Leard is in the process of obtaining food and water to stock the shelter as well as coordinating the schedules of Wayland's Community Emergency Response Team and Medical Reserve Corps members to help staff the shelter.

Update: 3:45 p.m.

Power remains an issue in Wayland and other towns in Massachusetts. As of noon today (the most recent update available) NSTAR was reporting that 3,015 of its 5,405 customers in Wayland (56 percent) remained without power. In total, just more than 111,000 NSTAR customers were without power at noon.

NSTAR is "anticipating our clean-up and power restoration work will be a multi-day effort."

Rebecca Lynch reported on the Wayland Patch Facebook page at about 3:30 p.m. that power remains out in north Wayland. If power is out in your part of town, let us know in the comments section.

A comfort station is open at for residents who remain without power. The facility is available to individuals seeking warmth or a place to recharge cellphones or other electronic devices, or use laptop computers.

The Wayland Local Emergency Planning team will make a decision by 6 p.m. as to whether sleeping accommodations will be offered at Wayland Middle School.

Wayland Police remind residents to observe the rules of a four-way stop when approaching intersections that lack working stoplights, but ask that residents avoid traveling is possible so as to allow public works crews and NSTAR to work on restoring power.

Update: Oct. 30, 10:55 a.m.

Wayland Chief of Police Robert Irving updated the town with the following:

At 9:45 a.m. the town still has extensive power outages.  Hundreds of tree limbs have fallen.  The following roads are closed or impassable:

Concord Road at Glezen Lane
Old Connecticut Path at #68
Glezen Lane (west)
Stonebridge Road at #41
Loker Street at Country Corners Road
Wayland Hills Road

The Wayland CERT is opening a "Comfort Station" at the Wayland Middle School at 11:00 A.M.  Residents may go to the Middle School to get warm, charge cellphones and have refreshments.  Cellphones may also be charged at the Pubic Safety Building.

NSTAR has not been able to provide any details on when power may be restored at this time.

Residents are urged not to approach any downed utility wire, consider all wires as being "live." Also, many trees were damaged and are hanging precariously over sidewalks and roadways. Pedestrians should avoid walking under leaning trees. 

Original story (Oct. 29): It began snowing in Wayland around 5 p.m. Saturday and, by 10:45 p.m. the town was experiencing widespread power outages.

The National Weather Service in its winter storm warning anticipated the heavy wet snow would weigh heavily on tree limbs still thick with leaves, causing many to fall and potentially causing widespread power outages.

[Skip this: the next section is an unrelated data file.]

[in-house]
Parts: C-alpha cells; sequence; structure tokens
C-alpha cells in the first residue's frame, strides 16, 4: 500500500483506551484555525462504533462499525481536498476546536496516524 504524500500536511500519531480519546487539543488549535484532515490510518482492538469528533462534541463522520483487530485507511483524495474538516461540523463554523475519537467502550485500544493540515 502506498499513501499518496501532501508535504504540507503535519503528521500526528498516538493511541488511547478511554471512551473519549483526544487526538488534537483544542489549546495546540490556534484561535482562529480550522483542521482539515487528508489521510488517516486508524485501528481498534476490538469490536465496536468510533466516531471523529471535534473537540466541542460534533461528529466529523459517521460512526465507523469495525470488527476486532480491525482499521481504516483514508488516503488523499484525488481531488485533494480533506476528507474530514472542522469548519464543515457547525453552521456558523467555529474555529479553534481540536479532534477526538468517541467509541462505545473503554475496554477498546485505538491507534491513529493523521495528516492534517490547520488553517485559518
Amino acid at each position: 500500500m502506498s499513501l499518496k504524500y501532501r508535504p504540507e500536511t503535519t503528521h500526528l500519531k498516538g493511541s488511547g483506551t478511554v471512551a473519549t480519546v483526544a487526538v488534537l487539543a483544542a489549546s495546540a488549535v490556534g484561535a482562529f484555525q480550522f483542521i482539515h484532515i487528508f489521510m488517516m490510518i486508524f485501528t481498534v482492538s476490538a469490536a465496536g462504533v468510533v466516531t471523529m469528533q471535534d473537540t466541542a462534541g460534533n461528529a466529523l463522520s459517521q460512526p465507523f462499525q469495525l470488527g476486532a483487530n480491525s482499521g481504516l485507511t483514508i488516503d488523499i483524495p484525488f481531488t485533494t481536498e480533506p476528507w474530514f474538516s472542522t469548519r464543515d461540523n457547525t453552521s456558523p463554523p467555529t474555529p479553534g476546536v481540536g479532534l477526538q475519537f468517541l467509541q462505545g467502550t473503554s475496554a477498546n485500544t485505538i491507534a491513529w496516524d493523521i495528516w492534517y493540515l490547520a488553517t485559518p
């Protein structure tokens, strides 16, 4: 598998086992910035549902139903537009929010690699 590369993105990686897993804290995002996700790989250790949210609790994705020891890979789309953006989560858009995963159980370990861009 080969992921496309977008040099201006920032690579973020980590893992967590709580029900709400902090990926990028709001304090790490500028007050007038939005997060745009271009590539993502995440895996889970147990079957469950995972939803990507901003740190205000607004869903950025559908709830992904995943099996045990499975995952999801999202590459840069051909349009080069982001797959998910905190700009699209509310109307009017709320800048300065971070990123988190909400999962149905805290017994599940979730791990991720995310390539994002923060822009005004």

A 10:45 p.m. update from Wayland Police Chief Robert Irving stated the following:

At 10:45 p.m. the town is experiencing widespread power outages due to tree limbs falling on power lines. Several roads are closed including Concord Road. Police, fire and public works crews are responding to numerous locations and response times could be delayed due to the high number of storm related incidents at this hour.

Gov. Deval Patrick declared a state of emergency for the storm early Saturday evening and asked residents to remain off the roads if at all possible.

Stay with Wayland Patch for continued updates and upload your snow photos as you capture them.

SJJ October 31, 2011 at 02:46 AM
Can someone please explain what the delay is to make a decision on school or no school for tomorrow? It is stressful enough having no power again inside 90 days, but having to anticipate what a few procrastinators are going to decide regarding a possible ridiculous decision to send the kids to school tomorrow is just more stress. And here I thought the days of "let's never cancel school Burton mentality" was over.
Brooklyn Lowery (Editor) October 31, 2011 at 03:07 AM
@SJJ. My understanding is that they are waiting to see how much work can be accomplished overnight to clear sidewalks, get power restored and otherwise make it safe for kids to attend school. The hope is that it will be safe enough in the morning for kids to head to school, but I'm sure it's frustrating for parents (and kids!) waiting to know.
Claude October 31, 2011 at 11:40 AM
I saw three last night off of 126. Unfortunately, the taxes we pay don't have a thing to do with the lack of man power at nstar to deal with the outages. Power still off and very happy I have a gas stove!